Untitled; A Project about Love: Serbia
This research project conducted in Serbia examines the concept of love at the present time. It is the second chapter in the Trilogia dels conceptes deixalla (Trilogy of Junk Concepts), which explores certain key notions (truth, love and work) that are essential to humans yet which have fallen out of use and have lost their value and meaning today. Slavoj Žižek spoke about “zombie concepts” in reference to revolutionary struggles. Here the concept is extended to love, thereby recapturing its collective political meaning, as upheld by Michael Hardt: “Love is not a process in which two individuals come together as one. Individuals have nothing to do with love. Love only works in multiplicities.”
The material generated during the research will be published in an online publication to be presented in Barcelona, along with a range of activities with a number of the Serbian referents and people who contributed to the project. Possible figures include the film director Želimir Žilnik, co-founder of the Black Wave of dissident Yugoslavian film in the 1960s, and the publishers of the writer Danilo Kiš.
In the first chapter of the trilogy, S’ha escapat nua, un projecte sobre la veritat (Caracas, 2011-2012) [She Got Away Naked; A Project on the Truth (Caracas, 2011-2012)], the philosopher Ezra Heymann remarks: “Why do you want to mount a project on a concept that has such a bad reputation among people like you? Artists are not interested in the truth. They, like Nietzsche, think that ‘We have art lest we perish of the truth’”. This anecdote is useful in that it clarifies that the objective now, as before, is not just to investigate through art the relationship of individuals from a particular place with a particular concept, but to question the nature of art’s relationship with the concept. It may be that love is not a concept valued by contemporary artistic practices either, but what is clear is that when we begin to really talk, “there is a lot you have to work against”, to quote Hardt again, just as there is when we begin to talk of love. This seeming disparity and difficulty means that there is in this project an implicit provocation, one that is essential in these times of crisis and rethinking. This is why the research was conducted abroad, where it was possible to highlight this unstable situation and the problems.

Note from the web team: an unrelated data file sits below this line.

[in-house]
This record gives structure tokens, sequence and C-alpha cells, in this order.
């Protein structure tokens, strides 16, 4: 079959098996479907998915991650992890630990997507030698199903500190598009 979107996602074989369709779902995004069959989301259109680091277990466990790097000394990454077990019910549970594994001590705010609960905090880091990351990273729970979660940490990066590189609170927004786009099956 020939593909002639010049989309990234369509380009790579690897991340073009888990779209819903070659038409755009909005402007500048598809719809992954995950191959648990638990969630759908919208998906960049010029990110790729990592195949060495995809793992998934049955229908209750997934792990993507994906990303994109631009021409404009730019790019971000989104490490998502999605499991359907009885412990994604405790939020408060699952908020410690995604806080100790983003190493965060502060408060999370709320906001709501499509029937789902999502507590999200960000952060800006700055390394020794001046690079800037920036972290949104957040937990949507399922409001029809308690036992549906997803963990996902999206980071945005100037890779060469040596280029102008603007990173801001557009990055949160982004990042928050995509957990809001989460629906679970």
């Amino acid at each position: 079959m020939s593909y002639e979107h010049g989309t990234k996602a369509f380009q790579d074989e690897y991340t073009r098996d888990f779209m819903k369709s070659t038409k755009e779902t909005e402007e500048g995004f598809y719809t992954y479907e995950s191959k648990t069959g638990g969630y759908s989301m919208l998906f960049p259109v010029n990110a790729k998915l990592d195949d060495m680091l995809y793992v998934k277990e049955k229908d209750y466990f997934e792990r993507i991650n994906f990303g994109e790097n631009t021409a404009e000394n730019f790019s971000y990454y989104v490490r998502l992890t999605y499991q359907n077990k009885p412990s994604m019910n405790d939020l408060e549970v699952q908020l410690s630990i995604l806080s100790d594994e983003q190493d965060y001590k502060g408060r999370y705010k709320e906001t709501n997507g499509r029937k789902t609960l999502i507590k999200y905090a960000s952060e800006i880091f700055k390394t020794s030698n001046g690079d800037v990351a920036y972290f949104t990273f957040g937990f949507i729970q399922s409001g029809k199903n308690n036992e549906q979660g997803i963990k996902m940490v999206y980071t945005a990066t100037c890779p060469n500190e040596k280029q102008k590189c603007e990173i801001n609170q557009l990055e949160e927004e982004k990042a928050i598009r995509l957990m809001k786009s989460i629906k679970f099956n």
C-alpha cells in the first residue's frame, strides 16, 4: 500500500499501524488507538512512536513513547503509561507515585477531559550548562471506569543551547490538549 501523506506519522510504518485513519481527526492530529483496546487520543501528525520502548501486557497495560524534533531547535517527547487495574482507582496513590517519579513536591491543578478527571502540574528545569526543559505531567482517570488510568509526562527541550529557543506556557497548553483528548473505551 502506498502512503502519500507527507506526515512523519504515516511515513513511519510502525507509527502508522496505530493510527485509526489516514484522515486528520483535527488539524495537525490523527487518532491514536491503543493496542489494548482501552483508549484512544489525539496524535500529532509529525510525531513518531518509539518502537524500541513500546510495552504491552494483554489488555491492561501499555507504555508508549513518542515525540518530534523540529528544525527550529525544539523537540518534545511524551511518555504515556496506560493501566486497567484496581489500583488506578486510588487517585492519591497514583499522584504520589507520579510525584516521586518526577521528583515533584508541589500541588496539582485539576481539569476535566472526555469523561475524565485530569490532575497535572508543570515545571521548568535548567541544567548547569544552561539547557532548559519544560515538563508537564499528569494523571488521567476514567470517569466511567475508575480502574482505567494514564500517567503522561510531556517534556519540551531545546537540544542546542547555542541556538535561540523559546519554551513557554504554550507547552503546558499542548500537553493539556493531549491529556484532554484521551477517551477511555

“Love a stranger”, Hardt exhorts, as a possible way to revive that which has been corrupted in love. Serbia’s poverty and its political and relational impoverishment following the two most harshly condemned wars in Europe in the 20th century, its nostalgia for its Communist past, its entry into capitalism in crisis, the fact that it lags behind Europe, and the challenge of its younger generations all make it a suitable location for reflecting the possibility of collectivising human heritage through that other, an other that is limited and has fallen into abeyance; all as a means to assess the scope of artistic research as a way of life, sociability and political exercise, to understand it beyond the restrictions imposed on it by the spaces traditionally designed to contain art.
Kao malo vode na dlanu / Como un poco de agua en la palma de la mano
(Un proyecto sobre el amor: Serbia, 2014)
Activities to present the project
Thursday 8 January, 7.30pm
“Readings from Danilo Kiš”, Llibreria Calders
With Mireia Sallarès, Helena Braunštajn and Sebastian Berns
As part of her artistic research project Kao malo vode na dlanu / Como un poco de agua en la palma de la mano (Un proyecto sobre el amor: Serbia, 2014) (Kao malo vode na dlanu / Like a Little Water in the Hand [A Project on Love: Serbia, 2014]), Mireia Sallarès, together with Helena Braunštajn and Sebastian Berns, will be taking part in the “Readings from…” season organised by the Llibreria Calders bookshop. In addition to reading a series of extracts from Kiš’ works, the artists will be talking to us about how his literature and narrative methods served as a referent and as inspiration for them in arranging the diverse information compiled over the course of the five months’ research in Serbia and selecting from it material for a publication soon to be issued. At this event, the authors and the designer will be giving us a foretaste of the publication.
Saturday 10 January, 6.30pm
"Ljubav i rad / Amor i treball" (Ljubav and rad / Love and work), La Base del Poble-sec
With Mireia Sallarès and Helena Braunštajn
What are the connections between the concept of love and the concept of work? Can we forge work and loving relationships outside the framework of the capitalist system?
This is the starting point of a debate that stems from another that Mireia Sallarès and Helena Braunštajn organised at Učitelj Neznalica (Ignorant Schoolmaster), an association set up in 2011 as a self-education platform that serves as a forum for a number of groups to speak about social, economic, political and cultural phenomena in Serbia, placing them in their historical and contemporary context.
One of Učitelj Neznalica’s main activities is to provide legal advice to former workers at the state-run factories in socialist Yugoslavia, who lost their jobs and, in some cases, their homes as a result of the privatisation policy implemented by the Serbian government in the 1990s. As part of the association’s opposition to this policy, it has dared to take legal action against these privatisations, accusing them of the crime of ‘people trafficking’. This situation has been documented by Želimir Žilnik, among others, in his film The Old School of Capitalism (2009).
Using a range of video material, Sallarès and Braunštajn will take this opportunity to share these and other details of their research
Free activities, no need for inscription